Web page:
Update (20 July): I have learned of an alternate solution to fix this problem, which does not require having to download anything and does not appear to cause problems with any other games (e.g. BioShock). As of now I believe this should be the preferred solution. See "Option #1" below for the update. tl;dr:
The "Games Explorer" hub in Windows 7 and Vista is preventing older PC games from launching. Check the list of symptoms below. You can fix it by making a single change in your Windows registry - see Option #1.
In the last few weeks, Microsoft shut down servers related to the Games Explorer
feature in Windows 7 and Vista (possibly related to the end-of-life announcement
for the integrated Internet Games service). As a result, there are a ton
of older PC games that will not run anymore on those operating systems.
When you launch one of these games, the gameux.dll
file in Windows' System32 or SysWOW64 directory tries to contact Microsoft's servers in order to update the game's profile in Games Explorer. The game will not start until the profile update is complete. Since the relevant servers are offline now, the update will never happen.
This problem affects hundreds of popular games. In my testing I have found titles that were released from 1998 through 2006.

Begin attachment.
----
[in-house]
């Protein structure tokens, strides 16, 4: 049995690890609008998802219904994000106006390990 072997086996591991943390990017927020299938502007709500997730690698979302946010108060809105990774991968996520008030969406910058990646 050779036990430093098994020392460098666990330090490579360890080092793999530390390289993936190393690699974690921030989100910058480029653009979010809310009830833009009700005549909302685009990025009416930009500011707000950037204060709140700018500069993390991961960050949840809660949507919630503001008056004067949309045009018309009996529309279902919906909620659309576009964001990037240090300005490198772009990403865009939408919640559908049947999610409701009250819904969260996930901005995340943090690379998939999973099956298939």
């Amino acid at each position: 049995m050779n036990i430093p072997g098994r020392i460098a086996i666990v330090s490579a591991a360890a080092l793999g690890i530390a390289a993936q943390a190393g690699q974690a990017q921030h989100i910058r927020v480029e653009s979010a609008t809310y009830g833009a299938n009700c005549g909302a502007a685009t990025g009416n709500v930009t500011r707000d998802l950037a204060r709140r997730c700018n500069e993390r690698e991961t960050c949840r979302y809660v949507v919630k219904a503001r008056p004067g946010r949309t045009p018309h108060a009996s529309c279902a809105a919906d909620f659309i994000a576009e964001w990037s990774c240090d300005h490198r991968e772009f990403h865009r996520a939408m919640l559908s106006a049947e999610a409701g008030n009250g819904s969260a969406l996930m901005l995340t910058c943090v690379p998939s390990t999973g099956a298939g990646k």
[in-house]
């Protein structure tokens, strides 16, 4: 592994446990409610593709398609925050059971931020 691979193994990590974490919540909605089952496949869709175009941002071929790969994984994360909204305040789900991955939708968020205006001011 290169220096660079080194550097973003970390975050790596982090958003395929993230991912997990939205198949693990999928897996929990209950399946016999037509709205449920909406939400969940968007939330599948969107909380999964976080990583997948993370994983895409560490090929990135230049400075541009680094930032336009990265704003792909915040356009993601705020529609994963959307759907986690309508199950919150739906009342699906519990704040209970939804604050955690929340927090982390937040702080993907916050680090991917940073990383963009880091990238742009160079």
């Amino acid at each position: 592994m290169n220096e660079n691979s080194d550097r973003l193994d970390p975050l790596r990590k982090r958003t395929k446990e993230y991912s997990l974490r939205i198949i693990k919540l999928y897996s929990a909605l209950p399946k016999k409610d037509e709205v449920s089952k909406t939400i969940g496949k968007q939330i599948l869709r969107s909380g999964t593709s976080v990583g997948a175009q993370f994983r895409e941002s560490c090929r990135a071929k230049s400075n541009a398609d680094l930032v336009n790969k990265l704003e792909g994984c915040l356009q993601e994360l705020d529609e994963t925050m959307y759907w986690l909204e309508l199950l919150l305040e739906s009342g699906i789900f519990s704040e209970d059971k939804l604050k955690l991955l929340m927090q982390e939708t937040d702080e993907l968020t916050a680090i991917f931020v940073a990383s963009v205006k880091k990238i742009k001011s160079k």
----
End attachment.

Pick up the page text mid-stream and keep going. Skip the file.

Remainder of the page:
The symptoms of this problem are:
- The game window does not appear after launching it, but the game's executable does not crash and there is no error message.
(If you ARE getting an error message, then you have an unrelated problem and these solutions will not fix it.)
- When you launch the game, a rundll32.exe process is started and visible in Task Manager, which is using about 8 MB of RAM and also appears to be frozen.
- If you add the Command Line column to Task Manager, you can see that the target of rundll32.exe is C:\Windows\System32\gameux.dll or C:\Windows\SysWOW64\gameux.dll
There are two ways to fix this: Option #1 (recommended)
The best solution I know of is to modify the Windows registry so that Games Explorer points to a loopback address
- meaning your own computer - instead of Microsoft's servers. I found this solution on GOG's troubleshooting page
, who grabbed it from a user in their forums
Here are the steps to take:
- Open the Registry Editor. You can find it by searching for "Registry Editor" (without quotes) in the Start Menu.
- In the left side of the Registry Editor, navigate to the following folder:
- Create a backup by right-clicking the ServiceLocation folder and selecting Export.
Give it a name like "Games Explorer backup" (without quotes) and save it somewhere on your hard drive, in case you need to undo the changes.
- Now in the right side of the Registry Editor, right-click Games and select Modify.
- In the Value Data box, delete the current entry and replace it with 127.0.0.1
- Then click OK and close the Registry Editor.
- You may need to restart your computer for the changes to take effect.
If Option #1 doesn't work or you'd rather not modify the Windows registry, you can simply disable both of the gameux.dll files instead.